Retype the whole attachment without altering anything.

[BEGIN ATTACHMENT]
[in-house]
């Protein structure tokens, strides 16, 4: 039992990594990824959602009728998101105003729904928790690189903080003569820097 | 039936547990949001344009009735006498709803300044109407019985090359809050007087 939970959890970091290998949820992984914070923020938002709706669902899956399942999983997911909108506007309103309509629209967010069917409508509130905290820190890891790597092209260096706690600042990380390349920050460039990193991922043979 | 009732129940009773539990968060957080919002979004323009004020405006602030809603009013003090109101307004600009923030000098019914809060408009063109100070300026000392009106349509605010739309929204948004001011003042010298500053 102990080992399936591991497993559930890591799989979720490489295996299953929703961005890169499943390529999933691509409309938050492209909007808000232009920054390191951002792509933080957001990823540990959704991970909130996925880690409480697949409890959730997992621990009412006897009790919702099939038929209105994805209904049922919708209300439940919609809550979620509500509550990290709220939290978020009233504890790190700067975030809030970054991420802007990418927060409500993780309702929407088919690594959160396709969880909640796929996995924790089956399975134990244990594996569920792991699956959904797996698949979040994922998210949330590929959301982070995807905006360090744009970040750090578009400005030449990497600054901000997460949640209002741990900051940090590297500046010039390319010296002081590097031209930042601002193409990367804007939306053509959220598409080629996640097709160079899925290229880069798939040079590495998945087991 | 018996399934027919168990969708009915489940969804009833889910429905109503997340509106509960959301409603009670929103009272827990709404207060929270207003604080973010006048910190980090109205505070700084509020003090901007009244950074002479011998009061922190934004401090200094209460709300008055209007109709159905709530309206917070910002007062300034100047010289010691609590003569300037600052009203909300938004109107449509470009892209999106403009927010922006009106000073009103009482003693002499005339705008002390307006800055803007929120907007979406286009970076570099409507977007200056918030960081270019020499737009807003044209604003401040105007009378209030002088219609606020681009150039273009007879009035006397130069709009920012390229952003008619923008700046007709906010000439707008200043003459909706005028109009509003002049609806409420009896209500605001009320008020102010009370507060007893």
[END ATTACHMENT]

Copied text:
[in-house]
């Protein structure tokens, strides 16, 4: 039992990594990824959602009728998101105003729904928790690189903080003569820097 | 039936547990949001344009009735006498709803300044109407019985090359809050007087 939970959890970091290998949820992984914070923020938002709706669902899956399942999983997911909108506007309103309509629209967010069917409508509130905290820190890891790597092209260096706690600042990380390349920050460039990193991922043979 | 009732129940009773539990968060957080919002979004323009004020405006602030809603009013003090109101307004600009923030000098019914809060408009063109100070300026000392009106349509605010739309929204948004001011003042010298500053 102990080992399936591991497993559930890591799989979720490489295996299953929703961005890169499943390529999933691509409309938050492209909007808000232009920054390191951002792509933080957001990823540990959704991970909130996925880690409480697949409890959730997992621990009412006897009790919702099939038929209105994805209904049922919708209300439940919609809550979620509500509550990290709220939290978020009233504890790190700067975030809030970054991420802007990418927060409500993780309702929407088919690594959160396709969880909640796929996995924790089956399975134990244990594996569920792991699956959904797996698949979040994922998210949330590929959301982070995807905006360090744009970040750090578009400005030449990497600054901000997460949640209002741990900051940090590297500046010039390319010296002081590097031209930042601002193409990367804007939306053509959220598409080629996640097709160079899925290229880069798939040079590495998945087991 | 018996399934027919168990969708009915489940969804009833889910429905109503997340509106509960959301409603009670929103009272827990709404207060929270207003604080973010006048910190980090109205505070700084509020003090901007009244950074002479011998009061922190934004401090200094209460709300008055209007109709159905709530309206917070910002007062300034100047010289010691609590003569300037600052009203909300938004109107449509470009892209999106403009927010922006009106000073009103009482003693002499005339705008002390307006800055803007929120907007979406286009970076570099409507977007200056918030960081270019020499737009807003044209604003401040105007009378209030002088219609606020681009150039273009007879009035006397130069709009920012390229952003008619923008700046007709906010000439707008200043003459909706005028109009509003002049609806409420009896209500605001009320008020102010009370507060007893």